In a lithographic apparatus, voice coil motors (typically Lorentz-force motors) are used, for example, for fine positioning of the substrate table and the mask table. The motors dissipate heat in operation which, if not removed in a controlled manner, would affect the thermal stability of the apparatus. In the case of the fine positioning of a substrate table, it is important that heat transfer from the motor to the substrate table is minimized. The substrate table is designed to be operated at a predetermined temperature and heat transfer to the substrate table may lead to expansion or contraction in the substrate table and/or the substrate causing an inaccuracy in the positioning of the substrate and thus of the target portion to be irradiated.
At present the coils of the motors are cooled by a thin metal cooling plate in thermal contact with the coil. Heat from the coil is removed by thermal conduction through the cooling plate to its sides which are connected to a water cooling system. Thus there is inevitably a temperature variation across the cooling plate, and heat loss by convection or radiation from the surfaces of the cooling plate can lead to a heat load on the substrate table which is too large. For example, in a typical design no more than 0.5W out of approximately 350W of heat dissipated in each voice coil motor can be allowed to escape to the surrounding components without causing a detrimental effect.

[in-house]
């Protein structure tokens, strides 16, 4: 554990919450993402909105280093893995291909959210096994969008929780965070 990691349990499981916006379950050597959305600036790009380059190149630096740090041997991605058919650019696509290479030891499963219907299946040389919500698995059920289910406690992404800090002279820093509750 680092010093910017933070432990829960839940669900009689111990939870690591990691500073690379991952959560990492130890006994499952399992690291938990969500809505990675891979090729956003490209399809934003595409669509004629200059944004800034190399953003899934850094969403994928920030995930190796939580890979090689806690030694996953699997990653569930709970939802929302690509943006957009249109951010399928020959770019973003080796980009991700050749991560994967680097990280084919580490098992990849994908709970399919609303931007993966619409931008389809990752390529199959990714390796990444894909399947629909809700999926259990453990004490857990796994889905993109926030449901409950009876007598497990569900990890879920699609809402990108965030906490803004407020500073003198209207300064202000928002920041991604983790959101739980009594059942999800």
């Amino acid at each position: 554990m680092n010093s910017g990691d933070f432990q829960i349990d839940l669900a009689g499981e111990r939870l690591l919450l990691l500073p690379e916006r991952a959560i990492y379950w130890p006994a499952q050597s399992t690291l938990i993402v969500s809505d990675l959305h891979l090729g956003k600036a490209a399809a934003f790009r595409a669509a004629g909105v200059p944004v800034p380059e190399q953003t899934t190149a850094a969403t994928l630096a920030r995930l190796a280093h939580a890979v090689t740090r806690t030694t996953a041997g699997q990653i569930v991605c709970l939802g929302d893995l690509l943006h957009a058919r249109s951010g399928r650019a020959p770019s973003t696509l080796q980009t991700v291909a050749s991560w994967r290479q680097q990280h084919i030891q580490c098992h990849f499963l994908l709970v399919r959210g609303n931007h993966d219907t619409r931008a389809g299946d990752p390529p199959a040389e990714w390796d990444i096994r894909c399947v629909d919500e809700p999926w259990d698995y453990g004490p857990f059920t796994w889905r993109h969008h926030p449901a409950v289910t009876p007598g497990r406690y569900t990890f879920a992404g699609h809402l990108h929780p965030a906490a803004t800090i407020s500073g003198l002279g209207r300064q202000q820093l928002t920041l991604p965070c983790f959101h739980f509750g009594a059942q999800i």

An object of the present invention is to provide an improved means of cooling the voice coil motors of lithographic apparatus which will result in a reduction in the heat loss to its surroundings.
According to the present invention there is provided a lithographic projection apparatus comprising:
a radiation system for providing a projection beam of radiation;
patterning means, for patterning the projection beam according to a desired pattern;
a substrate table for holding a substrate;
a projection system for imaging the patterned beam onto a target portion of the substrate; wherein
at least one of the patterning means and the substrate table is associated with positioning means comprising at least one voice coil motor having a coil in thermal contact with a cooling jacket; characterized in that:
the cooling jacket comprises at least one channel for circulation of a cooling fluid, the or each channel being arranged such as to be substantially located in a portion of the cooling jacket adjacent to the coil.
The present invention is advantageous in that heat is removed directly from the coil to the cooling medium through a large area of contact, thus reducing substantially the amount of heat escaping to the surrounding components and therefore reducing inaccuracies caused by thermal expansion of the object table and any object thereon.